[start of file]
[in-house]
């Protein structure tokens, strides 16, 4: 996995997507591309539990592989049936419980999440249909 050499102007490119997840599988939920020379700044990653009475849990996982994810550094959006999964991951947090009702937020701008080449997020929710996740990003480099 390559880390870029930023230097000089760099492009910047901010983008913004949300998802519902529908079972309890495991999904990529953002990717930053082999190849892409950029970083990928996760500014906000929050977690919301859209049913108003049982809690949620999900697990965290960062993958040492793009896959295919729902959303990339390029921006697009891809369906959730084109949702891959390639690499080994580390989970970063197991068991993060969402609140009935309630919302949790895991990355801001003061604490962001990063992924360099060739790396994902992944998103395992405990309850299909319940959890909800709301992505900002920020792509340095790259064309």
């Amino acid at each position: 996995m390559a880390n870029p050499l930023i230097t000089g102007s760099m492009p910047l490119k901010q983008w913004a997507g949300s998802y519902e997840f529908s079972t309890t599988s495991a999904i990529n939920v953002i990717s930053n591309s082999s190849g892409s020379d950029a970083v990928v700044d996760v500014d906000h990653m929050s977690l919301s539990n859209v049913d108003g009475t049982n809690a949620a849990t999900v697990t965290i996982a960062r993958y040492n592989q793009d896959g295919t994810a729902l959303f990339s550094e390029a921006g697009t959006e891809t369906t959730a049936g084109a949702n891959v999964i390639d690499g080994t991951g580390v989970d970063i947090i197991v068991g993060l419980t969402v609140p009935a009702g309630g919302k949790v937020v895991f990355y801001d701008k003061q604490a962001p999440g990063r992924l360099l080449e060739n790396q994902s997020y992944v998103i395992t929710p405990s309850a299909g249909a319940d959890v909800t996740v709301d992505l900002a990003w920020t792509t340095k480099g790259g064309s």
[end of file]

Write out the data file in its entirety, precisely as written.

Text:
[in-house]
């Protein structure tokens, strides 16, 4: 996995997507591309539990592989049936419980999440249909 050499102007490119997840599988939920020379700044990653009475849990996982994810550094959006999964991951947090009702937020701008080449997020929710996740990003480099 390559880390870029930023230097000089760099492009910047901010983008913004949300998802519902529908079972309890495991999904990529953002990717930053082999190849892409950029970083990928996760500014906000929050977690919301859209049913108003049982809690949620999900697990965290960062993958040492793009896959295919729902959303990339390029921006697009891809369906959730084109949702891959390639690499080994580390989970970063197991068991993060969402609140009935309630919302949790895991990355801001003061604490962001990063992924360099060739790396994902992944998103395992405990309850299909319940959890909800709301992505900002920020792509340095790259064309």
């Amino acid at each position: 996995m390559a880390n870029p050499l930023i230097t000089g102007s760099m492009p910047l490119k901010q983008w913004a997507g949300s998802y519902e997840f529908s079972t309890t599988s495991a999904i990529n939920v953002i990717s930053n591309s082999s190849g892409s020379d950029a970083v990928v700044d996760v500014d906000h990653m929050s977690l919301s539990n859209v049913d108003g009475t049982n809690a949620a849990t999900v697990t965290i996982a960062r993958y040492n592989q793009d896959g295919t994810a729902l959303f990339s550094e390029a921006g697009t959006e891809t369906t959730a049936g084109a949702n891959v999964i390639d690499g080994t991951g580390v989970d970063i947090i197991v068991g993060l419980t969402v609140p009935a009702g309630g919302k949790v937020v895991f990355y801001d701008k003061q604490a962001p999440g990063r992924l360099l080449e060739n790396q994902s997020y992944v998103i395992t929710p405990s309850a299909g249909a319940d959890v909800t996740v709301d992505l900002a990003w920020t792509t340095k480099g790259g064309s």